Post 565 –by Gautam Shah
Terracotta is one of the oldest ‘converted materials’# used by humans. By firing a shaped clay object, it not only gets a permanent form but attains superior strength and properties. Terracotta or baked clay ceramics have been used for cooking pots, storage utilities, artefacts, monetary units, toys, adornments, statuettes, sarcophagi, masonry units like bricks, roofing tiles, and other architectural elements. The art and crafts of terracotta have been practised in almost all regions of the world. Terracotta items of small sized beads to human size statues and jars have been produced. The qualities of local clays have contributed to the colour and density (porosity), whereas the firing techniques and fuel have exploited the baking temperature to impart unique properties.
# ‘converted materials‘ = change their state, but cannot be reconverted back to their original state versus re-convertible materials, which can revert to their original state.
In archaeology a terracotta is a baked clay product formed by processes other than on a potter’s wheel. Baked clay items used in buildings are called Earthenware goods, whereas pottery items formed on potters’ wheel are popularly known as earthenware pottery or ceramics. Terracotta items are unglazed and created through single firing process. Faience is made from a vitreous frit (baked powdered of ceramic clays), and also called white-earthenware or lighter terracotta when created with the self-glazing process. Fine ceramic beads, figures and other small objects were made in Egypt (000 BC), Mid-East, Indus Valley and elsewhere.
Clays show Three transformation stages. First: Clay can take large amounts of water achieving a fluid or watery mass to pasty form. It becomes so plastic that can be moulded to any shape. Two: The formed clay, when dries out, still retains the shape, and its surface can be fashioned to different finishes. Three: The dried form on firing becomes permanent, and the mass achieves greater density. These processes use less energy and labour than the metal forming. The clay processes are, both corrective and additive, unlike wood working, which is basically a deductive process, unless one uses joinery techniques. Clay (earthenware) processes, at a later stage suffused the stoneware, porcelain and glass making, due to involvement of ‘earthy’ minerals and the heat treatments. In architecture clay products competed against stones, and for household items formed with metals. Stones are not available in all locations and metals need higher technology, compared with a universal material, the clay.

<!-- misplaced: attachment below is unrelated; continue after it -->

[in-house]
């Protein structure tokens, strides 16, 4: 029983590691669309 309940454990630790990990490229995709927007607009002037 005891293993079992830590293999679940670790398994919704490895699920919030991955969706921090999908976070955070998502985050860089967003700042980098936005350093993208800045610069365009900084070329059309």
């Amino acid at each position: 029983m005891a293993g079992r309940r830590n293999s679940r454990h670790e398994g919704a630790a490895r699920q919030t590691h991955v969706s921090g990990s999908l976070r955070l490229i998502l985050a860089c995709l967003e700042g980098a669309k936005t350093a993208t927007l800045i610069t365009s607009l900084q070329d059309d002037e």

Plasticity of clay is one its plus quality that is available in no other materials except the flour dough. Clay items can be made by strip or coil stacking, moulding, wet engraving, or shaping on a wheel. Clay can be liquidized and poured into moulds with very fine details such as hair, costume, drapery or facial features. Such details are difficult with bronze casting. Compared to stonework, the finished products of clay are far lighter in weight, and easier to paint. Terracotta products shrink on drying, which is both an asset and drawback. Shrinkage on drying allows easy removal from casting moulds, but the same in heavy mass items, causes cracking. Clay is considered the most sustainable and eco-friendly product.
Baked clay products or Terracotta have a tough surface that can last for years in buried or open conditions. It is, however, vulnerable to moisture and salts. Fired terracotta is water absorbent, but surface-burnishing before firing compacts the surface reducing the porosity. Raw clay tablets were inscribed with a cuneiform script, and fired for indelible record keeping. The use of terracotta or earthenware nearly died with the Roman empire. Throughout the world, though terracotta continued to be used for building-brick, roof and wall cladding tiles. This began to change in Europe and at other places past 14th C, with high temperature firing to produce the stoneware. Italy and Germany began to produce moulded and carved terracotta for architectural friezes, column capitals and medallions. Palladio extensively used terracotta friezes, column heads, architraves and other decorative elements replacing costly marble. The use of glazed or unglazed terracotta for free sculpture was revived.
Vaishnavite temples of Bishnupur and other places in Eastern India were entirely built of Clay products like bricks and faced with terracotta figurines and panels.